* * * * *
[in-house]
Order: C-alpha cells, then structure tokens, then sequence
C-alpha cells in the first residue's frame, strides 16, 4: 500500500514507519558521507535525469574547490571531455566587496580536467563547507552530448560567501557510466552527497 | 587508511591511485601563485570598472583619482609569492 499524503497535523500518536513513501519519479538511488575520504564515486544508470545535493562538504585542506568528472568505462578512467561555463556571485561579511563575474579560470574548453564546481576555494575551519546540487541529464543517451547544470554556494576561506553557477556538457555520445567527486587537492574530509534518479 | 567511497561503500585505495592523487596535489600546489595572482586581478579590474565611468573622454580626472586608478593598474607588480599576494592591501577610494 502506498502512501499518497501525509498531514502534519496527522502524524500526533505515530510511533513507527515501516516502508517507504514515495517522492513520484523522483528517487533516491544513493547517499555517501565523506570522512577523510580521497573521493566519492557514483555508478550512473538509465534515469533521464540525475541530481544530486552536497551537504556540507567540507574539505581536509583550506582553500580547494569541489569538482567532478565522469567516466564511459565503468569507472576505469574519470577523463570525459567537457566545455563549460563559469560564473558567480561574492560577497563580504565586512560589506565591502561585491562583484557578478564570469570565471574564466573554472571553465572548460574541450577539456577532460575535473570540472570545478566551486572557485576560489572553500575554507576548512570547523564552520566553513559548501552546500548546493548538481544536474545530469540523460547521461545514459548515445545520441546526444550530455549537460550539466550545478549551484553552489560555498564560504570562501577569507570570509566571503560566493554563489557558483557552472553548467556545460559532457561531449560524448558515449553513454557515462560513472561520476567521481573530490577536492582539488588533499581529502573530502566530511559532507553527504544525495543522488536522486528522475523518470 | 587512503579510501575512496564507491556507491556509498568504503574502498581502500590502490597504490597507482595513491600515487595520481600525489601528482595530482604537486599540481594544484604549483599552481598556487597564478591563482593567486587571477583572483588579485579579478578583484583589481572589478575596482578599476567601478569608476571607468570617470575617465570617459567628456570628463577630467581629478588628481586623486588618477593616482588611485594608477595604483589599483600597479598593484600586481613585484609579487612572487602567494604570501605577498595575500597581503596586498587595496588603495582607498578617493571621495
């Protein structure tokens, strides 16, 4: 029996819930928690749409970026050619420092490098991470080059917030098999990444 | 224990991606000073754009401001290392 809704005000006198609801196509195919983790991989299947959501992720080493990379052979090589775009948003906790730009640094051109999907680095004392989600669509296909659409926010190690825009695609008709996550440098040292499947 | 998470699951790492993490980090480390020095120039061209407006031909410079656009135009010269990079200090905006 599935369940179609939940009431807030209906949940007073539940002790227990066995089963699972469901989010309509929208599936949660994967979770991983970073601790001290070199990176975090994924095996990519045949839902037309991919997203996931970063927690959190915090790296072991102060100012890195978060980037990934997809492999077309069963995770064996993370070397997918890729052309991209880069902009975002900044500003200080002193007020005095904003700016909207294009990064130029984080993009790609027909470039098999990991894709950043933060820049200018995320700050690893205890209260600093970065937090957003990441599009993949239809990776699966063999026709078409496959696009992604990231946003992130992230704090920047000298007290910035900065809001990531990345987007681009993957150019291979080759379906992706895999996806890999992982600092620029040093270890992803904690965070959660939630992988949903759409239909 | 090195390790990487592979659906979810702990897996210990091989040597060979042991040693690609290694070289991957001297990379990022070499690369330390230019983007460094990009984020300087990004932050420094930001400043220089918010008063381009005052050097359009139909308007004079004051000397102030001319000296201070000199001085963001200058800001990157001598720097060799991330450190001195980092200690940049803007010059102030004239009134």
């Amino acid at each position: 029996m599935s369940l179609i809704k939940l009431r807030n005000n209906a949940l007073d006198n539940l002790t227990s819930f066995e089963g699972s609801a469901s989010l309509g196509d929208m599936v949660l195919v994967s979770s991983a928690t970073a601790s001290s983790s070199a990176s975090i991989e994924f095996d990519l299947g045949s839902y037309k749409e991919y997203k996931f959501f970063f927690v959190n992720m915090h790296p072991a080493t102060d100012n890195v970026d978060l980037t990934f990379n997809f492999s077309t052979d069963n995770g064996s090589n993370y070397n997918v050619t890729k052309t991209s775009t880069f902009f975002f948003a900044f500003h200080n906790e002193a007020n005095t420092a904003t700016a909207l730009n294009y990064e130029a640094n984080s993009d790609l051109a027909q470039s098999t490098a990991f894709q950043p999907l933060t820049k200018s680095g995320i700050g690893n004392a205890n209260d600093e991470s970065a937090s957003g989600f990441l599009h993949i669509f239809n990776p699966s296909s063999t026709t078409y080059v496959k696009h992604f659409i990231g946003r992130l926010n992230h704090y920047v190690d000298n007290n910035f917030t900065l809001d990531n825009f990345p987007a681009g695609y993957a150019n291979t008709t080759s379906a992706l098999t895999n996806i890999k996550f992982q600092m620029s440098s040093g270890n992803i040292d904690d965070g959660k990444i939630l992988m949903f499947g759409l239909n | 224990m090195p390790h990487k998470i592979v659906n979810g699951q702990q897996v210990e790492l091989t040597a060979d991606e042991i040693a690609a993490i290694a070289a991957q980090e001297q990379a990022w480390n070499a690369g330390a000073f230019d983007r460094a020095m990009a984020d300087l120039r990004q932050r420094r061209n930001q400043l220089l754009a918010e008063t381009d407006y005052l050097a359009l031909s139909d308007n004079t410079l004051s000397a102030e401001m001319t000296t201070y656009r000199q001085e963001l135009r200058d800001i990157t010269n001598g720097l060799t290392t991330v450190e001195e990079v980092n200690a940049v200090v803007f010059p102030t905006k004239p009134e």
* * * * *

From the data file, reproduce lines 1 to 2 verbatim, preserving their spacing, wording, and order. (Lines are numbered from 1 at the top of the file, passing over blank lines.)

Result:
[in-house]
Order: C-alpha cells, then structure tokens, then sequence